A GALICIA man who died a week ago at the age of 107 always claimed the secret to his long life was drinking four bottles of red wine a day.
Antonio Docampo García, whose nephew Jerónimo has taken over running of the family wine merchant's, never drank water.
But according to his son Miguel, his father put away two bottles of wine, or a litre and a half, over lunch and another two with his evening meal.
He literally downed it in two or three gulps, says Miguel.
Jerónimo, now at the helm of Bodegas Docampo wine producers near the city of Vigo, in the north-western region of Galicia, says his uncle used to churn out around 60,000 litres of wine a year, or 4,000 bottles.
But he kept at least 3,000 litres, or 200 bottles, for himself.
“My uncle always claimed that was his secret to living to such a great age,” Jerónimo reveals.
After just three more years, if he had carried on living, Antonio would have been classed as a 'super-centenarian' – the title given to people who live to 110 or more.
Spain has one of the highest numbers of super-centenarians, and the figure of those aged at least 100 is thought to run into thousands rather than hundreds.
Other centenarians and super-centenarians around the globe asked about the secret to their long lives have given varied and unlikely reasons – although not necessarily as drastic as four bottles of red wine a day.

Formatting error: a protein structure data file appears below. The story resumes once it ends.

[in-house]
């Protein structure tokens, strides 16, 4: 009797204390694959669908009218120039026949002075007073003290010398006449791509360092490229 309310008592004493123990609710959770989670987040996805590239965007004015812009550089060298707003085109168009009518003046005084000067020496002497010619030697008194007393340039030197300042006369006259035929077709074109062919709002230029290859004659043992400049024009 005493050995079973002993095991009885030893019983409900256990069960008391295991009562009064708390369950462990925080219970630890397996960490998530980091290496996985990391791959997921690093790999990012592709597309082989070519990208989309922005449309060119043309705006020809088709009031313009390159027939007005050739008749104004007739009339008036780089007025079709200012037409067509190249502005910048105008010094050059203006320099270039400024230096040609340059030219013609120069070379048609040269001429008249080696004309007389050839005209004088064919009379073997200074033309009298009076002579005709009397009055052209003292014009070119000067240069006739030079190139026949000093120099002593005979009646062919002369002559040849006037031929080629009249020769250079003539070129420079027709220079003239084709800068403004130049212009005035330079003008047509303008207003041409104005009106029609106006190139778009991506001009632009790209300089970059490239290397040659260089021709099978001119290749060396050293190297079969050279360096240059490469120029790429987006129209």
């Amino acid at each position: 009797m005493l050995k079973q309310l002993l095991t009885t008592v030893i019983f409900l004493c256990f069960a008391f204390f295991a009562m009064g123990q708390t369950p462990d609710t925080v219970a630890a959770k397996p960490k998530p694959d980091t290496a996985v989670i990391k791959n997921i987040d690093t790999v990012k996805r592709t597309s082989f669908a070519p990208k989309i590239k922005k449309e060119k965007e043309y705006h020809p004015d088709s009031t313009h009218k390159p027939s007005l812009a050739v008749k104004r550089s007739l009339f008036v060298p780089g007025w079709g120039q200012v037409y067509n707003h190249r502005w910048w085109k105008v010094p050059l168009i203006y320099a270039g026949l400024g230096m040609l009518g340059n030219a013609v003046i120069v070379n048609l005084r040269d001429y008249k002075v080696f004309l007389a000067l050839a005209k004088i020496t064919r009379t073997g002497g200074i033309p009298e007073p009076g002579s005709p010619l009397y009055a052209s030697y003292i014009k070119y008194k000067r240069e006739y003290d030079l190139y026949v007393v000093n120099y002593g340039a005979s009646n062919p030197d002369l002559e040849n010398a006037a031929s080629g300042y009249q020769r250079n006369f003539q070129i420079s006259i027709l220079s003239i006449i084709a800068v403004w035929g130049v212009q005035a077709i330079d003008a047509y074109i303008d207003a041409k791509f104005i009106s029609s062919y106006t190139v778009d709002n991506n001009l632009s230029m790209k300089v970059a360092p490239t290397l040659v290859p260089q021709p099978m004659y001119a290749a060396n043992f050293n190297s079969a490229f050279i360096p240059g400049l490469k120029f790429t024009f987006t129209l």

Lifelong spinster Miss Jessie Gallan, from Aberdeen, Scotland, was 109 when she died last year and, after her last-ever birthday, claimed her 'secrets' were knitting, avoiding men, and eating porridge.
Another well-travelled Brit was Ethel Lang, who died last year aged 114, having hardly ever drunk alcohol, never smoked, but danced a lot.
Alice Herz-Sommer did not expect to make it to her 40s, but she survived the Holocaust and was in fact 110 when she passed away in 2014 – and, unsurprisingly, said 'being positive' was the key to a long life.
Kamato Hongo from Japan passed away in 2003, aged 116, and said the trick to making it well into treble figures was sleeping solidly for two days, and then not sleeping at all for the next two, and alternating the pattern.
By contrast, her compatriot Misao Okawa, who was nearly 117 when she passed away last year, said she had kept alive so long by sleeping eight hours a night – and eating plenty of sushi.
Women over 100 are more common than men – and research shows centenarians and super-centenarians tend to be fairly healthy; simply because, in fact, if they were not healthy they would never have reached such a great age in the first place.
But Henry Allingham made it to 113 before his death in 2009, an achievement he attributes to 'wild, wild women', plus 'cigarettes and whisky'.
Other super-centenarians who are still alive have offered their tips for reaching a ripe old age – such as Agnes Fenton, who turned 110 last year and hopes her three beers and a shot of whisky a day, plus 'keeping in touch with God', will keep her going until at least her 111th birthday this year.
Susannah Mushatt-Jones was actually born in the 19th century – but only just; she came into the world in 1899 and is still here at 116, hoping the fact she does not smoke or drink, gets plenty of sleep and breakfasts on bacon and eggs as often as possible may get her to her 117th birthday this year.
Photograph of Antonio Docampo at age 107 from Twitter